Reading therapy, combined with the Strattera, helps him to concentrate on his schoolwork - so much so that his marks have improved from one to three out of four this year.
"Peter was always petrified of opening his report. I can't describe the feeling when he brought it home and his marks had improved." He still struggles to read simple sentences and after repeated efforts even a basic word such as "the" sometimes disappears from his reading memory.
"I help him learn by listening and talking," Dokka says. And he does his maths orally rather than in writing. Dokka has no doubt he'll be able to complete his education. "Everything comes right with practice, even if it takes a long time."
Judith recently changed her job to spend more time with Peter and believes the added attention makes a world of difference.
His disorder affects the whole family and his father and brother also have to make sacrifices to help him adjust.
"Recently he wrote - with lots of spelling mistakes - in his notebook, 'Once upon a time there was a little boy and his name was Peter. He thought for a long time about what it was in life that he could do and decided it would be fishing'.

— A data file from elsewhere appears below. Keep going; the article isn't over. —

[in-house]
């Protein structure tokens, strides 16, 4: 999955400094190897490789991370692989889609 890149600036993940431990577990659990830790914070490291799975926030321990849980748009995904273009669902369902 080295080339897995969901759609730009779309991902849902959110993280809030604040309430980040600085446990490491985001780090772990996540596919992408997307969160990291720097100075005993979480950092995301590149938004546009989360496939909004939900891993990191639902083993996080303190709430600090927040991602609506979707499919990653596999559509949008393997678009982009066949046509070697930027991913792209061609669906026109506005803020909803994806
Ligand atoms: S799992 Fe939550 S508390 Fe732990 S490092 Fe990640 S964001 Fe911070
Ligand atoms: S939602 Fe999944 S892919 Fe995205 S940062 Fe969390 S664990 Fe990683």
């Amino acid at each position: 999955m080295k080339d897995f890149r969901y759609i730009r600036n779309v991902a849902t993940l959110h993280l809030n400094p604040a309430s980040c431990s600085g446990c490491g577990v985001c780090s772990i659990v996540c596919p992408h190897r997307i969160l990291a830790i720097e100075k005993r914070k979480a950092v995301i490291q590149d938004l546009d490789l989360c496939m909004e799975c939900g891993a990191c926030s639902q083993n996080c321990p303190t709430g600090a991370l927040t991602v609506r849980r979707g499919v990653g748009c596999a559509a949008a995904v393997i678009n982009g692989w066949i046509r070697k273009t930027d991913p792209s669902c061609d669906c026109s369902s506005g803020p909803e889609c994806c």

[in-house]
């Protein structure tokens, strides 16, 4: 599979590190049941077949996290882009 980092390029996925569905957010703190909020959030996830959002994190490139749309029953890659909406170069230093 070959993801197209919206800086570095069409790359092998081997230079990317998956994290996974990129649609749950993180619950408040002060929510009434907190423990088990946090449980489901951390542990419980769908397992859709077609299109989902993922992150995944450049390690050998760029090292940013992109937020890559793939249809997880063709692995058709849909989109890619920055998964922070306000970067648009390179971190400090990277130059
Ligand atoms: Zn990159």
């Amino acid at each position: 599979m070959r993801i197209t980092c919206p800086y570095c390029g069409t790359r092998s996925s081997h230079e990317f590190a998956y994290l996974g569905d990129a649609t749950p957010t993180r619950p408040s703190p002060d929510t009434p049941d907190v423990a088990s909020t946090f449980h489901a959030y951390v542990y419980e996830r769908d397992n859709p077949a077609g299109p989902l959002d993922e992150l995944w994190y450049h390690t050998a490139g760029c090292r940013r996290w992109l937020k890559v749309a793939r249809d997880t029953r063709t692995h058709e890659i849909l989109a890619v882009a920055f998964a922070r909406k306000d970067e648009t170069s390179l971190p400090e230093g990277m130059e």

"He sits next to the water, fishing, for hours on end,'' Judith says. ''It's the one thing he can do without losing concentration. He doesn't mind waiting for a fish. He knows what he's waiting for."
Her approach says a lot about Judith as a mother. She still believes even if it takes a long time, even if every word, every line, every social code has to be drilled into his imaginative young mind, it will be well worth the effort.
* Not their real names.
Dreamer to achiever
Unlike Peter, Anneke Rautenbach (18) was a little dreamer who lived in her own world. She was in Grade 1 when specialists diagnosed attention deficit disorder (ADD) without hyperactivity.
Attention deficit disorder. A term that's bandied about to refer to children who either bounce off the walls or live in their own dream world. But when I was small you didn't hear it often.
I was the only girl in my Grade 1 class with the little white pill that had a neat indent in the middle so it could be divided in two. I still remember the bitter taste clinging to my palate. And to this day I struggle to swallow pills.